Diana Wynne Jones died on March 26, 2011. She was only 76. Since then I’ve been mentally composing and uncomposing various tributes to her, one of my favorite novelists. What could I write that would be equal to the person who inspired me to pursue writing?
Unlike many of my generation, I didn’t discover Diana Wynne Jones’ books as a child. I was well into my twenties when I first heard of Howl’s Moving Castle. I was a little chagrined, since I consider myself well-read and have encountered most of the popular children’s authors (including Dahl, Keene, Clearly, and many others) at a young age. What’s worse, I didn’t even discover the book first. Rather, I saw the Miyazaki film and was so captivated I just had to track down the book on which it was based. The cover wasn’t entirely unfamiliar, although I can’t explain why I had never read the book. I breezed through Howl and Sophie’s misadventures and was instantly hooked—the book is superior to the film, which is still excellent, if you ignore the fact that it takes several liberties with the story.
Anyway, I became a certified Jones addict. I needed my next Jones fix and I needed it now. What’s more, I told anyone who would listen (and a few who would not) that they simply had to read Howl’s Moving Castle. It was the most magical thing I’d read in a long time. I loved the book so much I named the main character in my first novel after Sophie, as a sort of tribute to Jones, who sparked my imagination more than almost anyone ever has. I tracked down as many of Jones’ books as I could find, which wasn’t always easy. Jones has published 38 books (with her final book, Earwig and the Witch, to come later this year) and many of them are either out of print or very rare. I had to wait about a month for The Dalemark Quartet to arrive via special order. Still, I persisted, and devoured the Howl sequels, all the Chresomanci novels, the Magids books, the Dalemark Quartet, the Derkholm books, and a collection of short stories. I still feel underfed—there is a massive portion of Jones’ back catalogue that I haven’t touched yet.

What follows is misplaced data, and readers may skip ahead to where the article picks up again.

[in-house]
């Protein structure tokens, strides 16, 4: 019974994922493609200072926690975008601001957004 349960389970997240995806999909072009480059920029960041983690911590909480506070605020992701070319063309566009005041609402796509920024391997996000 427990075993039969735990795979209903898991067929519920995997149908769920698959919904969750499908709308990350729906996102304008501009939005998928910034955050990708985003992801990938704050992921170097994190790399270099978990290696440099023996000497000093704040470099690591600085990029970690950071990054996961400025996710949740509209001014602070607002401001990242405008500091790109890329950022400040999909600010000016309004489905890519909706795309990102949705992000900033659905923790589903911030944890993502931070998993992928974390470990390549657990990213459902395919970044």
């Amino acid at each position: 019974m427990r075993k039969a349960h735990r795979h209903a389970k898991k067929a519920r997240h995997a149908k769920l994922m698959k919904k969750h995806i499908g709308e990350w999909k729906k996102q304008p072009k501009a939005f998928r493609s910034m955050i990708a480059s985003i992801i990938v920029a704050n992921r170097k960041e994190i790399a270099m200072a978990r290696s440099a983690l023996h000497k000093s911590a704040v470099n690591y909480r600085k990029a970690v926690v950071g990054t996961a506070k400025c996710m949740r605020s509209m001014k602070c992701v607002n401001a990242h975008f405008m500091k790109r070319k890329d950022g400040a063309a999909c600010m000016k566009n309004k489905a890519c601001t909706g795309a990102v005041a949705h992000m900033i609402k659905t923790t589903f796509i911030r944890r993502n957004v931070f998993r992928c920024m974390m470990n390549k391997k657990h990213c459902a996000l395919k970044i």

What keeps me returning to Jones is her ability to weave magical worlds whole and entire, colorful characters rich with imperfection, and delightfully convoluted plots—all guaranteed to inspire unmitigated wonder. Although Howl’s Moving Castle is labeled as a children’s book, it’s one of the best mysteries I’ve read in years. The reader really has to pay attention to the little details that Jones sprinkles throughout the narrative, that hint at the story’s resolution (Jones is very like Calcifer here, who doles out piping hot clues throughout the novel to an unsuspecting Sophie). The Dalemark Quartet is as ambitious as The Lord of the Rings in historical scope (although not nearly as long). The books even contain dictionaries that give greater insight into character histories and some of the strange words Jones invents for the story. Darklord of Derkholm and the Pinhoe Egg made me want a griffin of my very own. As a cat person, I was tickled to read about the prominent role of cats within the worlds of Chrestomanci.
Even though Jones does not wield witchcraft in the same way her characters do, her work is nothing short of magical. All of the best writers make it look this easy, and Jones is no exception. Without a doubt, I can open one of her books and be transported to a world unlike ours. At the end of one of her books, I often blink bleary-eyed at my surroundings, surprised and a bit nonplussed that I’m not in Ingary, or Chrestomanci Castle, or Dalemark. That’s what the best books, and the best authors, do—they transport you elsewhere, at least for a little while. That’s why I read.
I knew Jones was sick, thanks to postings on her fansite, but I didn’t realize how sick. I wanted to ignore it. I thought she would get better. She was relatively young. Selfishly, I wanted her to live forever, to carry on writing exceptional stories, to continue imbuing this uncertain world with magic and humor. But that’s how it works in books, not in real life. People sicken; they die. Yet, they may still live on in their work. I’m reading and re-reading everything Jones that I can wrap my hands around. Her essence pervades her work, which I know will be around to inspire generations hence the same way she inspired me and so many others.